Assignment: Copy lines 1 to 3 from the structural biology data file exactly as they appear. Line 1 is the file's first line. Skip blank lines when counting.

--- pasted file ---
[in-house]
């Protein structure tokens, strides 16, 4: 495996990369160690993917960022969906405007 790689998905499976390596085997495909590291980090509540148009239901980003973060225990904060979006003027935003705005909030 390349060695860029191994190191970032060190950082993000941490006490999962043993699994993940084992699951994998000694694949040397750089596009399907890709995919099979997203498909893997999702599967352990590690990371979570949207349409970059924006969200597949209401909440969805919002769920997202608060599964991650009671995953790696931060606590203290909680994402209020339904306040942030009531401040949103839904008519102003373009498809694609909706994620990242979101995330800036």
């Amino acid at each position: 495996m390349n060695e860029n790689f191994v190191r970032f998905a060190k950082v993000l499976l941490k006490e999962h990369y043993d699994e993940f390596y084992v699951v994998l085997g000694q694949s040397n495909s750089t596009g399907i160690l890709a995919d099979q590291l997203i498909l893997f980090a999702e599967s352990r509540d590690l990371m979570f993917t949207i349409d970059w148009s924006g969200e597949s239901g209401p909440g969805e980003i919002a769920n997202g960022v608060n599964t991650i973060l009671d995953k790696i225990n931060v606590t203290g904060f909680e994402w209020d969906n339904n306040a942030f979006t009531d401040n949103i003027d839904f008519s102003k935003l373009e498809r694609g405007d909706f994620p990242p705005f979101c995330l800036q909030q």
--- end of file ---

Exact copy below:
[in-house]
């Protein structure tokens, strides 16, 4: 495996990369160690993917960022969906405007 790689998905499976390596085997495909590291980090509540148009239901980003973060225990904060979006003027935003705005909030 390349060695860029191994190191970032060190950082993000941490006490999962043993699994993940084992699951994998000694694949040397750089596009399907890709995919099979997203498909893997999702599967352990590690990371979570949207349409970059924006969200597949209401909440969805919002769920997202608060599964991650009671995953790696931060606590203290909680994402209020339904306040942030009531401040949103839904008519102003373009498809694609909706994620990242979101995330800036």
């Amino acid at each position: 495996m390349n060695e860029n790689f191994v190191r970032f998905a060190k950082v993000l499976l941490k006490e999962h990369y043993d699994e993940f390596y084992v699951v994998l085997g000694q694949s040397n495909s750089t596009g399907i160690l890709a995919d099979q590291l997203i498909l893997f980090a999702e599967s352990r509540d590690l990371m979570f993917t949207i349409d970059w148009s924006g969200e597949s239901g209401p909440g969805e980003i919002a769920n997202g960022v608060n599964t991650i973060l009671d995953k790696i225990n931060v606590t203290g904060f909680e994402w209020d969906n339904n306040a942030f979006t009531d401040n949103i003027d839904f008519s102003k935003l373009e498809r694609g405007d909706f994620p990242p705005f979101c995330l800036q909030q």